GSK expands coronavirus antibody tie-up to include potential flu therapies

GlaxoSmithKline (GSK)

GlaxoSmithKline is expanding a coronavirus antibody collaboration with US biotech Vir, to include potential therapies for flu and other respiratory viruses.

The big UK pharma is already working with Vir on antibody therapies for coronaviruses, and already have the antibody VIR-7831 in clinical trials including the US National Institutes of Health-backed ACTIV-3 study.

Several firms are already working on COVID-19 antibody therapies, with Regeneron and Eli Lilly leading the way and AstraZeneca also in the mix with a long-acting antibody.

The expanded collaboration provides GSK with exclusive rights to collaborate with Vir on the development of potential monoclonal antibodies (mAbs) to prevent or treat influenza.

These include VIR-2482, an intramuscularly administered investigational mAb designed as a universal prophylactic for influenza A that has completed a phase 1 trial, as well as next-generation antibodies for the prevention or treatment of influenza during a three-year research period.

GSK will have the exclusive option to co-develop VIR-2482 after Vir completes and reports phase 2 trial outcomes and will share development costs on the development of all other influenza mAbs.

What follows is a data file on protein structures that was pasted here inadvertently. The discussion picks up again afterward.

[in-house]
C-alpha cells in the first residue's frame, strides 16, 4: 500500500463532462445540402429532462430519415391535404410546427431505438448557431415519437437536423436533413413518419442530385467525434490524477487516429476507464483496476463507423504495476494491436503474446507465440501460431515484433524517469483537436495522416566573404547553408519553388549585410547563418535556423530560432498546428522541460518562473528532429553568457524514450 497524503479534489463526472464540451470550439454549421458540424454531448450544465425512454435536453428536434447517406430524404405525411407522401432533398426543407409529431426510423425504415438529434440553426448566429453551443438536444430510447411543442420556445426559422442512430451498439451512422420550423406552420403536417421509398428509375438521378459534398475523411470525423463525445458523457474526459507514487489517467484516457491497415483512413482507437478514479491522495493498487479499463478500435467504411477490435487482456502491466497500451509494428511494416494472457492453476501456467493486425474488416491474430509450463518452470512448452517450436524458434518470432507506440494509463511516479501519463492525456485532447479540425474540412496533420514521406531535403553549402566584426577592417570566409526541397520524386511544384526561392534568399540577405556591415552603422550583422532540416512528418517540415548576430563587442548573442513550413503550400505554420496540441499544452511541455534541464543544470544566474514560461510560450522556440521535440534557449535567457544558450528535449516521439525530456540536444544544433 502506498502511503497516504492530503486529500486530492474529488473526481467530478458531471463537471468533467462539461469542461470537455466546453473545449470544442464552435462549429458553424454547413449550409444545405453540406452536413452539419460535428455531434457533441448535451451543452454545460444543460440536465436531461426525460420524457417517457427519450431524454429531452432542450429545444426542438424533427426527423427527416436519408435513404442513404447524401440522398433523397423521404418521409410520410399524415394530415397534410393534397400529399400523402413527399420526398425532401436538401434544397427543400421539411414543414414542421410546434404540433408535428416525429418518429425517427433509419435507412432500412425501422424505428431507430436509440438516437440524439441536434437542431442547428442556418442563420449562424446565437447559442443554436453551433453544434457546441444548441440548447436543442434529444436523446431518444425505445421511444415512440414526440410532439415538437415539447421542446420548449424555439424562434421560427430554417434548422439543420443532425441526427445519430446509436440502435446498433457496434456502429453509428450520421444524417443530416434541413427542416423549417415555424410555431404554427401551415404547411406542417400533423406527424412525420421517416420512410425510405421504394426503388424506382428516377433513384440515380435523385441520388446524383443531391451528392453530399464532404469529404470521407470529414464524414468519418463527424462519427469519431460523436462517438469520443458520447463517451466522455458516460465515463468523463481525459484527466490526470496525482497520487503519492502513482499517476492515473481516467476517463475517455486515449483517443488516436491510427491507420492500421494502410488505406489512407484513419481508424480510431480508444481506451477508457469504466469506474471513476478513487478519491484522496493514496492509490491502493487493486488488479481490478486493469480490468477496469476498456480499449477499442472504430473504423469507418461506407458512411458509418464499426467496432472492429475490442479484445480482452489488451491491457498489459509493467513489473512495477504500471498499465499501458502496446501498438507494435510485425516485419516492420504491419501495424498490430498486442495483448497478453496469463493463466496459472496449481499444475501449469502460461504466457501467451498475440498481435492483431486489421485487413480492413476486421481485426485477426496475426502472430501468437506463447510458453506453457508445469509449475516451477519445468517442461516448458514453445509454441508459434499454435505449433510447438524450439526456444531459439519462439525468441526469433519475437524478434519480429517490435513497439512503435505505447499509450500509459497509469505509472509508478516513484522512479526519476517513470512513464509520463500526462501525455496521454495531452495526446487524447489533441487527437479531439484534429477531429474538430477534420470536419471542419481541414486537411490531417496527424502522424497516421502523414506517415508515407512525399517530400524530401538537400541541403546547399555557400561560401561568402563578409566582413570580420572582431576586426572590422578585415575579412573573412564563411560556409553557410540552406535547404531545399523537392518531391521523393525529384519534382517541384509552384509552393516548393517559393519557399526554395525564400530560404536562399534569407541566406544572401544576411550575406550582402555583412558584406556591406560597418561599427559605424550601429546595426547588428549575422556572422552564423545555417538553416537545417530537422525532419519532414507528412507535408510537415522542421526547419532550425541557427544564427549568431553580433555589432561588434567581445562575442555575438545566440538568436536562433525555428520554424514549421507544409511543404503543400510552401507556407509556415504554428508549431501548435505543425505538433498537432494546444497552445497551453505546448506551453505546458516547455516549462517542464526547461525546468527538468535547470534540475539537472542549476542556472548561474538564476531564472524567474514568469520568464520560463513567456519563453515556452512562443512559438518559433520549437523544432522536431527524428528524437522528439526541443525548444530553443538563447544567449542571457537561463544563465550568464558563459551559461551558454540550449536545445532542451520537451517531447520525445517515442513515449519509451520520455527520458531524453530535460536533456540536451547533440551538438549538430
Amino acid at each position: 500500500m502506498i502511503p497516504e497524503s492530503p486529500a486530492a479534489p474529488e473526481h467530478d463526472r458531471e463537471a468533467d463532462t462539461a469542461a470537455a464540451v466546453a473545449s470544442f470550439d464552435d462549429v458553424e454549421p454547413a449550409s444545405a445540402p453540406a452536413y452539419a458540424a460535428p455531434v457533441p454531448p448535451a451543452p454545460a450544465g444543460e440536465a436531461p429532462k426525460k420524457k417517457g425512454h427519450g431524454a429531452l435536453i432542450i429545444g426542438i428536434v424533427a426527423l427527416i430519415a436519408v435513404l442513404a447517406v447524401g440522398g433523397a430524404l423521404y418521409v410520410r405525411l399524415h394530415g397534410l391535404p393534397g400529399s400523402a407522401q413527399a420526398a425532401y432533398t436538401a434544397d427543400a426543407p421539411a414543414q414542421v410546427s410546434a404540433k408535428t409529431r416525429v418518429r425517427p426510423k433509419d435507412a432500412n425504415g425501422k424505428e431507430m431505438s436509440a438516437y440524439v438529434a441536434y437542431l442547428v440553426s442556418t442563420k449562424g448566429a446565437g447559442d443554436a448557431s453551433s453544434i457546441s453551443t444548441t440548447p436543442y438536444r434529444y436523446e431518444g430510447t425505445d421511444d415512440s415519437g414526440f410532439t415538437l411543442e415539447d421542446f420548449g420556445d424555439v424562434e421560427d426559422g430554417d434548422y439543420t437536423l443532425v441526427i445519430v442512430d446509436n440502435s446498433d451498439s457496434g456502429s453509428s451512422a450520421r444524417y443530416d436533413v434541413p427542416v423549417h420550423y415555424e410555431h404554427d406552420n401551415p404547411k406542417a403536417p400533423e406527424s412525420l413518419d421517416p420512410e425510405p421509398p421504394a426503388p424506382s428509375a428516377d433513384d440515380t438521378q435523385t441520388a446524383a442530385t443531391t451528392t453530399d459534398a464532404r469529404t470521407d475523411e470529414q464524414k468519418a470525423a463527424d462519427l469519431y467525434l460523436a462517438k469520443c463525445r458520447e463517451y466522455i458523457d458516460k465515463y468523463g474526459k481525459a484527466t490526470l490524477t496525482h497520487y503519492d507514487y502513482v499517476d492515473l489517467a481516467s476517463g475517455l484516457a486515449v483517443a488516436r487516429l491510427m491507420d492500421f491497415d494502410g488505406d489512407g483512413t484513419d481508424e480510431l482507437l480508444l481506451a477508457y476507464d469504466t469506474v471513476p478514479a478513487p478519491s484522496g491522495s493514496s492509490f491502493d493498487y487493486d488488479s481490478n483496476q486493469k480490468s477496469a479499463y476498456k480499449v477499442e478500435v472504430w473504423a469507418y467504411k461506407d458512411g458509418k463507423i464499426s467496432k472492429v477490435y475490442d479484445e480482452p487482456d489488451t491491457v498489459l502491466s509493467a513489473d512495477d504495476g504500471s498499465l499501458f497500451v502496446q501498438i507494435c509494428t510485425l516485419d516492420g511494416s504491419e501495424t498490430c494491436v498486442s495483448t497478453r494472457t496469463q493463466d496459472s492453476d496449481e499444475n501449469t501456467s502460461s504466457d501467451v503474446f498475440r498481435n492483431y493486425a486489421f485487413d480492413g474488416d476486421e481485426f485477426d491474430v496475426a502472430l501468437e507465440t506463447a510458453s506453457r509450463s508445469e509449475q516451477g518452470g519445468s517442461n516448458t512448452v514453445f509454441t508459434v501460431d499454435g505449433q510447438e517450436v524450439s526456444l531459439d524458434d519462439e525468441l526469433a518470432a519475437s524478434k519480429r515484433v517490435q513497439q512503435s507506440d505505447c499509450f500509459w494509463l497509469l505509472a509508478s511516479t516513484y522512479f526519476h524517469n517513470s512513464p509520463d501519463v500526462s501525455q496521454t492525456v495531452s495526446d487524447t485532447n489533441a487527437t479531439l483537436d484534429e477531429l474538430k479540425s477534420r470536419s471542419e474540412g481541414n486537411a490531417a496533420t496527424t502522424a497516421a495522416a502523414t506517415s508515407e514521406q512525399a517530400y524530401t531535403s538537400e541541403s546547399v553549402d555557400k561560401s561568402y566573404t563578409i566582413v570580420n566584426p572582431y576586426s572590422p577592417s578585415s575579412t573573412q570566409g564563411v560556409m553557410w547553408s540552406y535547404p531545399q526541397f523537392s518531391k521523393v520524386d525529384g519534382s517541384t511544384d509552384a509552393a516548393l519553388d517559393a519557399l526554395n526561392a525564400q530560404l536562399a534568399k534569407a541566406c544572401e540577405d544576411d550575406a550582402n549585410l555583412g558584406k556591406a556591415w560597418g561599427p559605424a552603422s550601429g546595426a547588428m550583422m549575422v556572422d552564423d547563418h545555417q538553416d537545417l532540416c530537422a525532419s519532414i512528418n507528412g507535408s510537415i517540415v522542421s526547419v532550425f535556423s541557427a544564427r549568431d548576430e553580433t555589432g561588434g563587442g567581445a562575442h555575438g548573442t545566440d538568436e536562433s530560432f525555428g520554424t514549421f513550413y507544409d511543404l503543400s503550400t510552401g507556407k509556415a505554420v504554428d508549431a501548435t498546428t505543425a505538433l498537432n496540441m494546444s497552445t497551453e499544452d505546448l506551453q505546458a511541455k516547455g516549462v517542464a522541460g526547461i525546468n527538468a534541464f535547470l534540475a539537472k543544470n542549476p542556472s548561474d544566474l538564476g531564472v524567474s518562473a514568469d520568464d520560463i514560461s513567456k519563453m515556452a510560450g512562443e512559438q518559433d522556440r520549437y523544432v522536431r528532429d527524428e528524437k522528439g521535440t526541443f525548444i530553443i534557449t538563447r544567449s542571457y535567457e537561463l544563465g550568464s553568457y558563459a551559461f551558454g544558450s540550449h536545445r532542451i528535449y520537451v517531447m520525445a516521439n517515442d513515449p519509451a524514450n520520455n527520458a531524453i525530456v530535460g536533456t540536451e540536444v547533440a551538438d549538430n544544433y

As part of the new collaboration agreement, the companies will also engage in two additional research programmes.

The first is an expansion of their current functional genomics collaboration to develop potential pan-coronavirus therapeutics to now include other respiratory virus targets.

In the second programme, the companies will collaborate to develop up to three neutralising monoclonal antibodies identified using Vir’s antibody technology platform to target non-influenza pathogens during a three-year research period.

GSK will make an upfront payment of $225 million and a further equity investment in Vir of $120 million and the US biotech will continue to fund the development of VIR-2482 until the end of phase 2.

At this time GSK can take a $300 million option to co-develop VIR-2482.

Following option exercise for VIR-2482, and for each other program in the expanded collaboration, the companies will share the development costs and related profits associated with the agreement.

GSK will also pay Vir up to $200 million based on the successful delivery of pre-defined regulatory milestones.